Stand tall when practicing your speech and stand  tall when you are delivering your speech. The sound of your voice and delivery  will be so much better when you stand tall and you can test this yourself at  home-record yourself sitting in front of your pc and make a similar recording  immediately afterwards from a standing position.

You will see a qualitative difference as your posture is vitally important in  your delivery and in your confidence in the sound of your own voice. The best  way to stand tall is to imagine that there is a thread coming out of the top of  your head pulling you upwards.

3) Breathing

Your breathing is a huge factor in how you sound and the  feedback from the sound of your voice will instill you with confidence if you  sound cool and confident.

You can only do this by ensuring that your breathing is deep and relaxed, not  shallow and fast. I would say from my experience that working on my breathing  was the single biggest factor in my overcoming my public speaking anxiety.

Really work on sucking air into your diaphragm and remember to do this prior  to your delivery.

4) Speak slowly

The vast majority of people, especially those who suffer  from public speaking anxiety, speak far too quickly. I am guilty of this myself  and the only way to counter it is to practice. If you are a fast talking, fast  thinking person like me then you will have to really work to slow it down.

Even though it may sound alien to you to other people it will sound perfectly  normal if you have always been prone to speaking too fast.

5) Pauses and voice inflection change

When you are preparing your speech  or presentation make sure that you inject plenty of pauses into your speech and  color your speech with changing the inflection of your voice. There is nothing  worse than a flat, monotone delivery which will ultimately sap your  confidence.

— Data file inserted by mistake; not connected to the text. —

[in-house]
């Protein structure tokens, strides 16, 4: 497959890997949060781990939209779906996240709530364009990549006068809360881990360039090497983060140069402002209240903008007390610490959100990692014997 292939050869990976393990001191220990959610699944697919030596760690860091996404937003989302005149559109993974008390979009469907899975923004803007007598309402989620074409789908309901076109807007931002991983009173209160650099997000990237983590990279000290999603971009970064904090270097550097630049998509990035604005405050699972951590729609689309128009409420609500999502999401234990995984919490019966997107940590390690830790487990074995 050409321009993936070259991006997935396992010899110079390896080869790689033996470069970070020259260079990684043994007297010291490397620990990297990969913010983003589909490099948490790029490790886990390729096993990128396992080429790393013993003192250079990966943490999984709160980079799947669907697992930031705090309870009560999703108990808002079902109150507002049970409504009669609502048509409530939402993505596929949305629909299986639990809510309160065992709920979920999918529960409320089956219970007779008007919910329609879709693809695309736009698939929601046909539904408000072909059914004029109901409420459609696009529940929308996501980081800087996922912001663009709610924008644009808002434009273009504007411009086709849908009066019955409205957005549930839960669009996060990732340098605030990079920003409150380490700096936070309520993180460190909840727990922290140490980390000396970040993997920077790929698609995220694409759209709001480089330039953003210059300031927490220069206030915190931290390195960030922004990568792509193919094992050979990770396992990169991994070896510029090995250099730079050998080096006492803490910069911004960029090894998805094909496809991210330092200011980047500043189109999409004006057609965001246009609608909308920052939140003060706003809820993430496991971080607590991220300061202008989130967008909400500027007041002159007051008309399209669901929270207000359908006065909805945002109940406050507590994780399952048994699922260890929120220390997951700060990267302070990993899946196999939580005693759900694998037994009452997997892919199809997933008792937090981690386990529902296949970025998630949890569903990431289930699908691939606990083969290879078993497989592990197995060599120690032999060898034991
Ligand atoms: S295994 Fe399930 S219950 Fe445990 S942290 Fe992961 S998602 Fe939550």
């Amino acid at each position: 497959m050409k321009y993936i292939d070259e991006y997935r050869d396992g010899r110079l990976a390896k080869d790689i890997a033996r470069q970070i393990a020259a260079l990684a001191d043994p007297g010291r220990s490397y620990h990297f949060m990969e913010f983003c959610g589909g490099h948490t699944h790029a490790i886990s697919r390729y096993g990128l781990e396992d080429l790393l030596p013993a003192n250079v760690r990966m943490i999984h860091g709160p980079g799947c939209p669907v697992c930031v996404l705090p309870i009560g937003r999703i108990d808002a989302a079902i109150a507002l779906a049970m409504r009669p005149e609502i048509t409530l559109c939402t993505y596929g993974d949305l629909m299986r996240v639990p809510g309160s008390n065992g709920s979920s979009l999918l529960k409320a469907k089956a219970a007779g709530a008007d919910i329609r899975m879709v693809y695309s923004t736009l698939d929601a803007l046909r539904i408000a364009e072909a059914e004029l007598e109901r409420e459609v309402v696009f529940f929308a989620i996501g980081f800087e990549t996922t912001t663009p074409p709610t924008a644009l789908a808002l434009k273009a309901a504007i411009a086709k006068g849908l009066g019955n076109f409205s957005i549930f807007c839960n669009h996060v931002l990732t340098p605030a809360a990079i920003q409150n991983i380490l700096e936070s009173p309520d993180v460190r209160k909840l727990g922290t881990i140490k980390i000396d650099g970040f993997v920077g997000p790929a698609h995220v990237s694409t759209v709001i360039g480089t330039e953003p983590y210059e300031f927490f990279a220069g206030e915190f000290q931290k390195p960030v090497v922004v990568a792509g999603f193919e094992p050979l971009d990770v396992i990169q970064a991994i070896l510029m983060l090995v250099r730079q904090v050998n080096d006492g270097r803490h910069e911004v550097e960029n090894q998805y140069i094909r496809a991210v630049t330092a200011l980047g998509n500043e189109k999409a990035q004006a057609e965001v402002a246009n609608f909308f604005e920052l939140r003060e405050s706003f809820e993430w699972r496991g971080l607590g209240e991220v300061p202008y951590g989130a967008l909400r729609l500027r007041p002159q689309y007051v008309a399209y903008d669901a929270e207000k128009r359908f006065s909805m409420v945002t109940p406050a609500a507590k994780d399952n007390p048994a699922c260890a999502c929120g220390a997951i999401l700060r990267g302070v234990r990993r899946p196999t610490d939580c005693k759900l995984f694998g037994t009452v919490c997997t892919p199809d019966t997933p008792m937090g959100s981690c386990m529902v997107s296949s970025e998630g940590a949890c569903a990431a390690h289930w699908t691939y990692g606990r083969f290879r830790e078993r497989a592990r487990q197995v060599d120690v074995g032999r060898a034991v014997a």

Your pauses should tie in with your breathing to ensure that you are speaking  on the out breath, not on the intake of breath.

6) Speaking on the out breath

This tip is crucial-you do really have to  work on speaking as you breathe out. The expulsion of breath (see tip on  breathing at 3 above) as you speak will give your voice a lovely strong  projection.

7) Pitch

A low pitched voice is much more pleasant to listen to than a  high pitched one and emits a signal of confidence to your audience. Your pitch  will again be tied in to that most important tip above about your breathing.  Remember-deep, shallow breathing is the order of the day.

8) Stay focused on the topic at hand

Be very clear about the topic you  are going to address; and then make an outline that has the topic, the  supporting points and the conclusion. This is especially important if you have a  limited time to get your point across.

9) Use a sense of humor

As long as it appropriate, everyone likes a  little bit of a laugh when they are listening to a lecture or a presentation.  Humor helps to lighten the mood and also helps the speaker connect with the  audience. Humor can be a joke to open your speech, a light-hearted story, or a  funny prop.

10) Tell a story to illustrate a point

It is not always effective  communication when a speaker merely states a fact or relays some information. It  is much easier to make a point if you have a story that illustrates the  information and then show how it applies to a real situation. For example, if  you are talking about new safety rules in the workplace, tell a story about what  happened to an employee who saved a life by following them.

Public speaking secrets Nerves and public speaking are perfectly natural  and understandable-controlling those nerves and ensuring a confident appearance  and presentation is perfectly achievable with a little training and not allowing  your problem to defeat you.

You will eventually discover that there are no hidden public speaking secrets  but sound, rational principles such as those outlined above. Effective public  speaking and overcoming anxiety in public speaking are eminently achievable goals when you  take the right steps to tackle your problem.

Click here for more information on how to overcome public speaking anxiety.